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Technological upgradation, human capital formation, skill development, required for country’s RMG prospects

(left) Dr Ludovico Alcorta, Mr Azam Mohammed, Dr Dirk Willem te Velde, Mr Tofail Ahmed, Dr Debapriya Bhattacharya, Dr Abdul Moyeen Khan, Professor Mustafizur Rahman, Dr Christopher M Woodruff and Mr Nikhil Treebhoohun.

(left) Dr Ludovico Alcorta, Mr Azam Mohammed, Dr Dirk Willem te Velde, Mr Tofail Ahmed, Dr Debapriya Bhattacharya, Dr Abdul Moyeen Khan, Professor Mustafizur Rahman, Dr Christopher M Woodruff and Mr Nikhil Treebhoohun.

Bangladesh’s textile and garment sectors are in need of human resource development, infrastructural upgradation, and significant policy impact in order to take a journey towards raising productivity for structural transformation of the country.

The importance of manufacturing as a ladder for Bangladesh to move upward towards being a middle-income country, discussants further observed at a CPD dialogue titled “Bangladesh’s Garments Sector: Upgradation and Structural Transformation??? convened by Centre for Policy Dialogue (CPD) in association with the DFID-ESRC Growth Research Programme (DEGRP) on Thursday, 20 February 2014.

The dialogue held at 9:30 am at Ruposhi Bangla Hotel in Dhaka brought together international experts and national policy makers to discuss how manufacturing (the textile and garments sector in particular) contributes to economic transformation in Bangladesh.

Professor Mustafizur Rahman, Executive Director, CPD delivered the introductory speech at the dialogue chaired by Dr Debapriya Bhattacharya, Distinguished Fellow, CPD.

During the discussion, one of the Panel Presenters Dr Dirk Willem te Velde, Head of Programme, International Economic Development Group, ODI, UK said that projects on agriculture under the DFIDESRC funded programme tries to understand patterns of economic transformation in Low Income Countries (LICs) with a high potential for impact on policy and practice. He recommended favourable changes in public policy, and incentives for Bangladesh’s RMG industry which has an export value greater than the individual GDP of some 90 countries.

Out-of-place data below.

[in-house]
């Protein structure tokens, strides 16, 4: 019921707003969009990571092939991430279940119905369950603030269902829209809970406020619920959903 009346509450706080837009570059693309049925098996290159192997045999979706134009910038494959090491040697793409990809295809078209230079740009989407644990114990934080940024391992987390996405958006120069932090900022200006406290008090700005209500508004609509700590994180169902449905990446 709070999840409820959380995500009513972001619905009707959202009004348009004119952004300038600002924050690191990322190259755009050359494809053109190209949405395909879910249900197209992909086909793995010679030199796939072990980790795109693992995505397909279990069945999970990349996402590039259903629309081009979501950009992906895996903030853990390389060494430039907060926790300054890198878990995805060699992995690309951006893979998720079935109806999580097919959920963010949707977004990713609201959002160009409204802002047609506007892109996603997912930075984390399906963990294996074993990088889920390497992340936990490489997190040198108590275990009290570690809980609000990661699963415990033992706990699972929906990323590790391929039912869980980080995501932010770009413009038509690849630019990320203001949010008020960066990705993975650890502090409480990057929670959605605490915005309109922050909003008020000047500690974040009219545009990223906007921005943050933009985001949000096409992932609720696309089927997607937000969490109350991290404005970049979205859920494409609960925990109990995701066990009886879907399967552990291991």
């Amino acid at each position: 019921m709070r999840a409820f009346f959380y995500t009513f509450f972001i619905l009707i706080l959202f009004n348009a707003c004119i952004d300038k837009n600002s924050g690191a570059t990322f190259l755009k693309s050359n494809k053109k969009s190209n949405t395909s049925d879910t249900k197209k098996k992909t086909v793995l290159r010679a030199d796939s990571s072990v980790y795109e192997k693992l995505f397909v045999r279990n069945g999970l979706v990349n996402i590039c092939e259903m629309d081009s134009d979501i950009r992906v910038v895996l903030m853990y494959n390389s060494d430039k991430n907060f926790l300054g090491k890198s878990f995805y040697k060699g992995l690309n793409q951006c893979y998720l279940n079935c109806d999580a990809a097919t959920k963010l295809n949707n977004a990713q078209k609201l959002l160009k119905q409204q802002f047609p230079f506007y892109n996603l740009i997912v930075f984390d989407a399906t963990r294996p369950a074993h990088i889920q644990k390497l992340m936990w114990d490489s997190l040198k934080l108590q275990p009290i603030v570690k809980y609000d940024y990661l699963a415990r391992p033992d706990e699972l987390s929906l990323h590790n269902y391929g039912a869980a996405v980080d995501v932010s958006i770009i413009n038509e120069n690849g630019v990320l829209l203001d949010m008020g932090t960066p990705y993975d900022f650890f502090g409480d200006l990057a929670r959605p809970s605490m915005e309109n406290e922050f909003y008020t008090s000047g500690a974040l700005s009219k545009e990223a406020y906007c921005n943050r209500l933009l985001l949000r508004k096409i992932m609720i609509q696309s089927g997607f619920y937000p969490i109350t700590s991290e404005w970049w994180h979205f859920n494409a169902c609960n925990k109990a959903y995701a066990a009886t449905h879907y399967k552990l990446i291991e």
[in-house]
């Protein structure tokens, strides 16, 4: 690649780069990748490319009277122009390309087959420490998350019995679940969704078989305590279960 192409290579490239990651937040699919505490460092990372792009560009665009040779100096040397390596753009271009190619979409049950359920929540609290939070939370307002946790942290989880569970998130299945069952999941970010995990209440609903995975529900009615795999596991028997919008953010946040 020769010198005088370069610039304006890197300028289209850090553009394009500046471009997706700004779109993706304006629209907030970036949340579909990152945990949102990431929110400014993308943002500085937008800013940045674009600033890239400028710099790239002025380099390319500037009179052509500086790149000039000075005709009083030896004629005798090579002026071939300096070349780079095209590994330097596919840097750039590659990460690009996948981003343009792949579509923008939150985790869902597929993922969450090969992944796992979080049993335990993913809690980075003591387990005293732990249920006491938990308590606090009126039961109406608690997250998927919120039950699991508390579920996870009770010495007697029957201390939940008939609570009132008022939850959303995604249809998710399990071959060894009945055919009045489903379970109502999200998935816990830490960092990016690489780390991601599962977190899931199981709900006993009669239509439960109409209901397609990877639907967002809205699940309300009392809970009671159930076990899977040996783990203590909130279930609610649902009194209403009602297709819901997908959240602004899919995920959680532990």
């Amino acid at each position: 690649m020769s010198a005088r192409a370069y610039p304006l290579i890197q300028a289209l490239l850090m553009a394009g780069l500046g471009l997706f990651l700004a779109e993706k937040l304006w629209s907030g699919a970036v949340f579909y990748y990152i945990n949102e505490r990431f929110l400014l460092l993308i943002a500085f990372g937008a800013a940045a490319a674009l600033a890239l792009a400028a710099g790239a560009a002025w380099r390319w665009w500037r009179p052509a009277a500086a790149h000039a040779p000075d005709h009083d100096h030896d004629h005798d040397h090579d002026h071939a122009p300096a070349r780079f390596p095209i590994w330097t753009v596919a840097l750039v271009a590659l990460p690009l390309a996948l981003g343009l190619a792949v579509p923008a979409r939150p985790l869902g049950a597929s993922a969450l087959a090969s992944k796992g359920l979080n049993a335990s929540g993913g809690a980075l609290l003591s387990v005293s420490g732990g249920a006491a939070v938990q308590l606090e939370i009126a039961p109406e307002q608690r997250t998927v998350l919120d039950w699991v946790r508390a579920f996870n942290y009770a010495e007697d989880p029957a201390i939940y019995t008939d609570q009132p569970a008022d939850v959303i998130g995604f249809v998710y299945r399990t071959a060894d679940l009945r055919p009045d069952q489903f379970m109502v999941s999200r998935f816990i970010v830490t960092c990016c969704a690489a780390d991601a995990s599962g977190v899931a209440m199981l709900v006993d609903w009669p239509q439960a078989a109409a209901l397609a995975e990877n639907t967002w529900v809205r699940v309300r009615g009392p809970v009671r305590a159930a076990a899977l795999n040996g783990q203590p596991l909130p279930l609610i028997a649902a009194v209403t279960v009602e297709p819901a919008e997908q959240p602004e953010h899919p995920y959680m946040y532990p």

Among the few other issues put on the table, another Panel Presenter Dr Christopher M Woodruff, Professor, Department of Economics, University of Warwick, UK pointed out that the positive impact of mid-level management training has been reflected in areas such as substantial variation in quality of management, decline in defect rate over time. He added that the production process in factories require innovation as goods become more complex.

While presenting case studies on how Pakistan and Mauritius have handled upgradation challenges, Panel Presenters Mr Azam Mohammed, Former Executive Director General and Additional Secretary, Ministry of Commerce, Pakistan and Mr Nikhil Treebhoohun, CEO, Global Finance Mauritius respectively singled out the strengths and weaknesses of their garments and textile industries.

Dr Ludovico Alcorta, Director, Development Policy, Statistics and Research Branch (DPR), United Nations Industrial Development Organization (UNIDO) drew attention to the fact that as GDP per capita rises, industries grow and reach a peak level before they decline. In view of the global growth prospects of textile industries, Bangladesh’s manufacturing industries still have the potential to grow before reaching the aforesaid peak level before shifting to another level of industrialisation.

Chief Guest Mr Tofail Ahmed, MP, Hon’ble Minister for Commerce, Government of Bangladesh said that the current government has prioritized investment and industrialisation. In this regard, he called for preparing a comprehensive plan of action in cooperation with policymakers and business leaders.

The event was addressed by Special Guest Dr Abdul Moyeen Khan, Former Minister for Science and ICT for Bangladesh and Designated Respondents Mr Anwar-Ul-Alam Chowdhury Parvez, Former President, Bangladesh Garment Manufacturers and Exporters Association (BGMEA) and Dr Khondaker Golam Moazzem, Additional Research Director, CPD among others.

The event welcomed rigorous open discussion and was widely attended by journalists from print and electronic media.

Source: CPD

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